People like to talk about Taiwan’s 100 peaks (百岳), a shorthand reference to the quite considerable number of mountains along Taiwan’s Central Mountain Range that exceed 3,000m in height. The 100 peaks, and the many mountain trails in the high places of the Central Mountain Range, are popular with Taiwan’s mountain climbing fraternity, but despite the wide appreciation of their scenic beauty, the physical demands of exploring these peaks mean only a very small minority of Taiwanese have ever experienced these mountains in person.
This is something that Lin Cheng-han (林政翰), a long-time mountaineer and founder of Miasan Outdoor Center (米亞桑戶外中心), wants to change. His aim is not simply to get people up into the mountains, but also to develop their understanding of a unique mountain environment. In the past, the high mountains were the preserve of Taiwan’s many trekking associations, ad hoc gatherings composed mostly of students and hearty retirees, who often, though far from exclusively, saw climbing as a test of stamina. In recent years, there has been a burgeoning growth in more commercial climbing groups in which trekking companies cater to the demands of tourists by providing convenience and comfort, but which also lack commitment to educating the public about Taiwan’s mountain environment.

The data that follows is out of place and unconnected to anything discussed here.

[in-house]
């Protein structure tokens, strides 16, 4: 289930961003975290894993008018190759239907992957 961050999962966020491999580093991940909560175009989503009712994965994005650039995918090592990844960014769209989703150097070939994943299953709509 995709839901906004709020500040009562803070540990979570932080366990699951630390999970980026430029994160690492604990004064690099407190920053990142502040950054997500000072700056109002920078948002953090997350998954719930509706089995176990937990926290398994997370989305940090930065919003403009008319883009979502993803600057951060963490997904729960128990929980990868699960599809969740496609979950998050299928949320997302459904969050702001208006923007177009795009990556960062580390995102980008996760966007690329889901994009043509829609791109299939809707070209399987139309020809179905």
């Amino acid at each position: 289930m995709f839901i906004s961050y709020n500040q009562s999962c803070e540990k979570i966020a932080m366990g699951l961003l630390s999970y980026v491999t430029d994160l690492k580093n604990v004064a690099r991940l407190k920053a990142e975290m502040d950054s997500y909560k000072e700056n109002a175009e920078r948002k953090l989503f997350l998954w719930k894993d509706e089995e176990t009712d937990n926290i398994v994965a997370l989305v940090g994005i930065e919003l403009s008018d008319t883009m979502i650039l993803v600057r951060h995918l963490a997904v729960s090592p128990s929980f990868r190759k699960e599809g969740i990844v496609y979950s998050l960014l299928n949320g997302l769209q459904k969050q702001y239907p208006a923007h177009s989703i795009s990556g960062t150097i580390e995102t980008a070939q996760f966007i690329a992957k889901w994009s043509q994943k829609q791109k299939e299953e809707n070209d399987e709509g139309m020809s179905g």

Slightly over a decade ago, my own experience as a novice climber was one of bewilderment and occasional fear. Pre-trek meetings were usually half-hour briefings about the route, which to someone without map reading skills were completely incomprehensible, the handing out of a list of essential equipment that I should procure, and encouraging remarks about not worrying too much as all would be fine.
This is how I found myself in running shoes, inadequate thermals, a superannuated backpack and a woeful state of physical fitness preparing to make a four-day assent of Nanhu Mountain (南湖大山) with nearly 30 others, uncertain what I had got myself into. My climbing companions were friendly and often sympathetic, but this did not altogether compensate for my lack of knowledge and proper preparation. It was not a situation that I would have wished on anyone I greatly cared for.
While the large loose groups of the trekking associations which provided my own introduction to climbing in Taiwan are still a major presence on the mountain, there are those in the mountain climbing community who are eager to change Taiwan’s climbing culture.
For Lin, the way to do this is through a mixture of old knowledge and new technology. Miasan, with its mix of educational and social center, is designed to cater to people interested in not just conquering Taiwan’s 100 peaks, but in actually getting to know the mountains. For this reason, Lin is a strong proponent not just of climbing mountains, but learning about them and the skills required to survive outdoors.
“Without these skills you are never on equal terms with the mountain,” he said. “You can’t really know the mountains if you can’t survive there.”
Lin, a former rock climber competing at the national level who has also taken part in research projects on the Formosan Black Bear and Clouded Leopard, said that a seminal experience for him in appreciating and learning about Taiwan’s mountains was the long periods of time he spent working closely with Taiwan’s Aboriginal people.